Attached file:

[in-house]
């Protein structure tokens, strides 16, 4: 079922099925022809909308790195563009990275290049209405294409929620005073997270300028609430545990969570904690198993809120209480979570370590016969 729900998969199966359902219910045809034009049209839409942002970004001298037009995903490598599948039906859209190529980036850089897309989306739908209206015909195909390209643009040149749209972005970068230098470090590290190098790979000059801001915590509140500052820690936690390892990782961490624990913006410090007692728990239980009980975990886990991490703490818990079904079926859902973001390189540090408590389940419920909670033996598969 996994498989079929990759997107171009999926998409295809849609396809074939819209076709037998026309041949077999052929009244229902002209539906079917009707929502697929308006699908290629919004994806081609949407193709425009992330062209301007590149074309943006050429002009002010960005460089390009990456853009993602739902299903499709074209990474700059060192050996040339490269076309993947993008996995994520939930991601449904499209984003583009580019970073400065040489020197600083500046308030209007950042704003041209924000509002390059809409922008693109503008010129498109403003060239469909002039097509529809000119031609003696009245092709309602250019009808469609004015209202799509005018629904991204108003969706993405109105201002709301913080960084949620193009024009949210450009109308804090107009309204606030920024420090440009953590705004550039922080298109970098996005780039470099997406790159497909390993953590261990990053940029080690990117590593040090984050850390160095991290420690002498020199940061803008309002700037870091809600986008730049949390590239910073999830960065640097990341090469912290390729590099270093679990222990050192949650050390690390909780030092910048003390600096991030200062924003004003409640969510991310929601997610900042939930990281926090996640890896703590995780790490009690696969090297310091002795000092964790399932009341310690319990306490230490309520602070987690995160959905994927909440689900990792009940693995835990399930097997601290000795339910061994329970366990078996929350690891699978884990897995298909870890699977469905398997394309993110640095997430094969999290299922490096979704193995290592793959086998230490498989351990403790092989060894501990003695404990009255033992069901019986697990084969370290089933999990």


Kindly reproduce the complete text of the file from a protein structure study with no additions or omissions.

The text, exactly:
[in-house]
């Protein structure tokens, strides 16, 4: 079922099925022809909308790195563009990275290049209405294409929620005073997270300028609430545990969570904690198993809120209480979570370590016969 729900998969199966359902219910045809034009049209839409942002970004001298037009995903490598599948039906859209190529980036850089897309989306739908209206015909195909390209643009040149749209972005970068230098470090590290190098790979000059801001915590509140500052820690936690390892990782961490624990913006410090007692728990239980009980975990886990991490703490818990079904079926859902973001390189540090408590389940419920909670033996598969 996994498989079929990759997107171009999926998409295809849609396809074939819209076709037998026309041949077999052929009244229902002209539906079917009707929502697929308006699908290629919004994806081609949407193709425009992330062209301007590149074309943006050429002009002010960005460089390009990456853009993602739902299903499709074209990474700059060192050996040339490269076309993947993008996995994520939930991601449904499209984003583009580019970073400065040489020197600083500046308030209007950042704003041209924000509002390059809409922008693109503008010129498109403003060239469909002039097509529809000119031609003696009245092709309602250019009808469609004015209202799509005018629904991204108003969706993405109105201002709301913080960084949620193009024009949210450009109308804090107009309204606030920024420090440009953590705004550039922080298109970098996005780039470099997406790159497909390993953590261990990053940029080690990117590593040090984050850390160095991290420690002498020199940061803008309002700037870091809600986008730049949390590239910073999830960065640097990341090469912290390729590099270093679990222990050192949650050390690390909780030092910048003390600096991030200062924003004003409640969510991310929601997610900042939930990281926090996640890896703590995780790490009690696969090297310091002795000092964790399932009341310690319990306490230490309520602070987690995160959905994927909440689900990792009940693995835990399930097997601290000795339910061994329970366990078996929350690891699978884990897995298909870890699977469905398997394309993110640095997430094969999290299922490096979704193995290592793959086998230490498989351990403790092989060894501990003695404990009255033992069901019986697990084969370290089933999990």